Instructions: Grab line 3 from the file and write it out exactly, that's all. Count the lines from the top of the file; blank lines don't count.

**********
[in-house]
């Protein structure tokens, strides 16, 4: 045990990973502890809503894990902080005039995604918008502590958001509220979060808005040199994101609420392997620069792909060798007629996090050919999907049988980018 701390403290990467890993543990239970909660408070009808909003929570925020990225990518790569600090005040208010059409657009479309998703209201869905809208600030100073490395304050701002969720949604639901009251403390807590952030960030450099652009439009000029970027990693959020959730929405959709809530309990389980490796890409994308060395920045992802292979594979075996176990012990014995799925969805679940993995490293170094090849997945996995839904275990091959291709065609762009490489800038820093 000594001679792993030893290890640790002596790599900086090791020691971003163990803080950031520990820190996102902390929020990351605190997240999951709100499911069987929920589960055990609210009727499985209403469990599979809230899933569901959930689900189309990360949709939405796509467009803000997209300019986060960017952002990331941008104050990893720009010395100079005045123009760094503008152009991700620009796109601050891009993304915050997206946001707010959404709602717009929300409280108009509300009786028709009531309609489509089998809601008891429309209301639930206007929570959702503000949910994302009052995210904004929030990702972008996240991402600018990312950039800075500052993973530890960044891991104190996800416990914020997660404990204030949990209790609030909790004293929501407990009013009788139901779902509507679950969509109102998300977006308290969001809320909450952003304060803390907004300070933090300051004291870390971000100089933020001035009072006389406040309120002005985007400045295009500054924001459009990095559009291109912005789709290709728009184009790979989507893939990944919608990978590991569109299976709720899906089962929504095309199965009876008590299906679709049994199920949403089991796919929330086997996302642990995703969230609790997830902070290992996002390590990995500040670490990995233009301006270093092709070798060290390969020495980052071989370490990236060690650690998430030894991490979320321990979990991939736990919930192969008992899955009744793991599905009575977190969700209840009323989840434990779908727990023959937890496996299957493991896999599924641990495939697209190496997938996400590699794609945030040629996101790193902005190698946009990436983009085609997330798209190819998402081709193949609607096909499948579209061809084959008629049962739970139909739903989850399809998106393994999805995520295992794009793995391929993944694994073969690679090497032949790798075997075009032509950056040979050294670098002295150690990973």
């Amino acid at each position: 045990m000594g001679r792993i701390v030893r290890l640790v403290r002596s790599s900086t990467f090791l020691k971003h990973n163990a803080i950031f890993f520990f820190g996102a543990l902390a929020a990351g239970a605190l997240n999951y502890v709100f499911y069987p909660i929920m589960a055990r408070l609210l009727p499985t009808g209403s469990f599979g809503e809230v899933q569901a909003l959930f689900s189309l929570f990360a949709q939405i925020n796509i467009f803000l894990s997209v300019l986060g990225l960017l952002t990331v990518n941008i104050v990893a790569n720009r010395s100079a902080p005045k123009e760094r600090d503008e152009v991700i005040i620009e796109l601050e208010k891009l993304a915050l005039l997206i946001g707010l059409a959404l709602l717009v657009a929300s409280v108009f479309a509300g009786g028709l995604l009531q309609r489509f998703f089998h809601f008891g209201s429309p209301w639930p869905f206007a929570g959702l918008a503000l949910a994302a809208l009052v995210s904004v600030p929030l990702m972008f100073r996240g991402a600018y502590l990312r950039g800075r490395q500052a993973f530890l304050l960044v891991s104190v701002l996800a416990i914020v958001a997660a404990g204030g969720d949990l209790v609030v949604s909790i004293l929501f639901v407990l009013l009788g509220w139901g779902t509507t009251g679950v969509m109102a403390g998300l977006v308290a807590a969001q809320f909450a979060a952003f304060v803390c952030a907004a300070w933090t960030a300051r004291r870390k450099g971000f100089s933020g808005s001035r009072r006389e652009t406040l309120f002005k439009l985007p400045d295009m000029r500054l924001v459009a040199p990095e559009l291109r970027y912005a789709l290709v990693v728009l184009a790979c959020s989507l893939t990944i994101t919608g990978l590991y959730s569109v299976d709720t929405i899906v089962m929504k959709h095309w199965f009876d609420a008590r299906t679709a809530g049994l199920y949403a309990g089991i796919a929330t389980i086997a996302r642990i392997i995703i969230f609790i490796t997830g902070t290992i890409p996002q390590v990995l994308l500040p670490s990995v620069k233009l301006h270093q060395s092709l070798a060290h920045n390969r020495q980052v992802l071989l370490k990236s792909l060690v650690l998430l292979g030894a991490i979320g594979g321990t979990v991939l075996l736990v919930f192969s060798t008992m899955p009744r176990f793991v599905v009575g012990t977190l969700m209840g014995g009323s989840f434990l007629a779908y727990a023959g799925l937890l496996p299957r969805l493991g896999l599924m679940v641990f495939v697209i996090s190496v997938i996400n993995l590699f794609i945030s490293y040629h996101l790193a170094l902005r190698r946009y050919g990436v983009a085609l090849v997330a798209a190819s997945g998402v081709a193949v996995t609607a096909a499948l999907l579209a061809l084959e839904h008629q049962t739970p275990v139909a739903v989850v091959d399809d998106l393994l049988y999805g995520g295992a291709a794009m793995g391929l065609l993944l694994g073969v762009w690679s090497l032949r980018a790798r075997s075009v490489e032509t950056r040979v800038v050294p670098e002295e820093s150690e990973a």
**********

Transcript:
């Amino acid at each position: 045990m000594g001679r792993i701390v030893r290890l640790v403290r002596s790599s900086t990467f090791l020691k971003h990973n163990a803080i950031f890993f520990f820190g996102a543990l902390a929020a990351g239970a605190l997240n999951y502890v709100f499911y069987p909660i929920m589960a055990r408070l609210l009727p499985t009808g209403s469990f599979g809503e809230v899933q569901a909003l959930f689900s189309l929570f990360a949709q939405i925020n796509i467009f803000l894990s997209v300019l986060g990225l960017l952002t990331v990518n941008i104050v990893a790569n720009r010395s100079a902080p005045k123009e760094r600090d503008e152009v991700i005040i620009e796109l601050e208010k891009l993304a915050l005039l997206i946001g707010l059409a959404l709602l717009v657009a929300s409280v108009f479309a509300g009786g028709l995604l009531q309609r489509f998703f089998h809601f008891g209201s429309p209301w639930p869905f206007a929570g959702l918008a503000l949910a994302a809208l009052v995210s904004v600030p929030l990702m972008f100073r996240g991402a600018y502590l990312r950039g800075r490395q500052a993973f530890l304050l960044v891991s104190v701002l996800a416990i914020v958001a997660a404990g204030g969720d949990l209790v609030v949604s909790i004293l929501f639901v407990l009013l009788g509220w139901g779902t509507t009251g679950v969509m109102a403390g998300l977006v308290a807590a969001q809320f909450a979060a952003f304060v803390c952030a907004a300070w933090t960030a300051r004291r870390k450099g971000f100089s933020g808005s001035r009072r006389e652009t406040l309120f002005k439009l985007p400045d295009m000029r500054l924001v459009a040199p990095e559009l291109r970027y912005a789709l290709v990693v728009l184009a790979c959020s989507l893939t990944i994101t919608g990978l590991y959730s569109v299976d709720t929405i899906v089962m929504k959709h095309w199965f009876d609420a008590r299906t679709a809530g049994l199920y949403a309990g089991i796919a929330t389980i086997a996302r642990i392997i995703i969230f609790i490796t997830g902070t290992i890409p996002q390590v990995l994308l500040p670490s990995v620069k233009l301006h270093q060395s092709l070798a060290h920045n390969r020495q980052v992802l071989l370490k990236s792909l060690v650690l998430l292979g030894a991490i979320g594979g321990t979990v991939l075996l736990v919930f192969s060798t008992m899955p009744r176990f793991v599905v009575g012990t977190l969700m209840g014995g009323s989840f434990l007629a779908y727990a023959g799925l937890l496996p299957r969805l493991g896999l599924m679940v641990f495939v697209i996090s190496v997938i996400n993995l590699f794609i945030s490293y040629h996101l790193a170094l902005r190698r946009y050919g990436v983009a085609l090849v997330a798209a190819s997945g998402v081709a193949v996995t609607a096909a499948l999907l579209a061809l084959e839904h008629q049962t739970p275990v139909a739903v989850v091959d399809d998106l393994l049988y999805g995520g295992a291709a794009m793995g391929l065609l993944l694994g073969v762009w690679s090497l032949r980018a790798r075997s075009v490489e032509t950056r040979v800038v050294p670098e002295e820093s150690e990973a």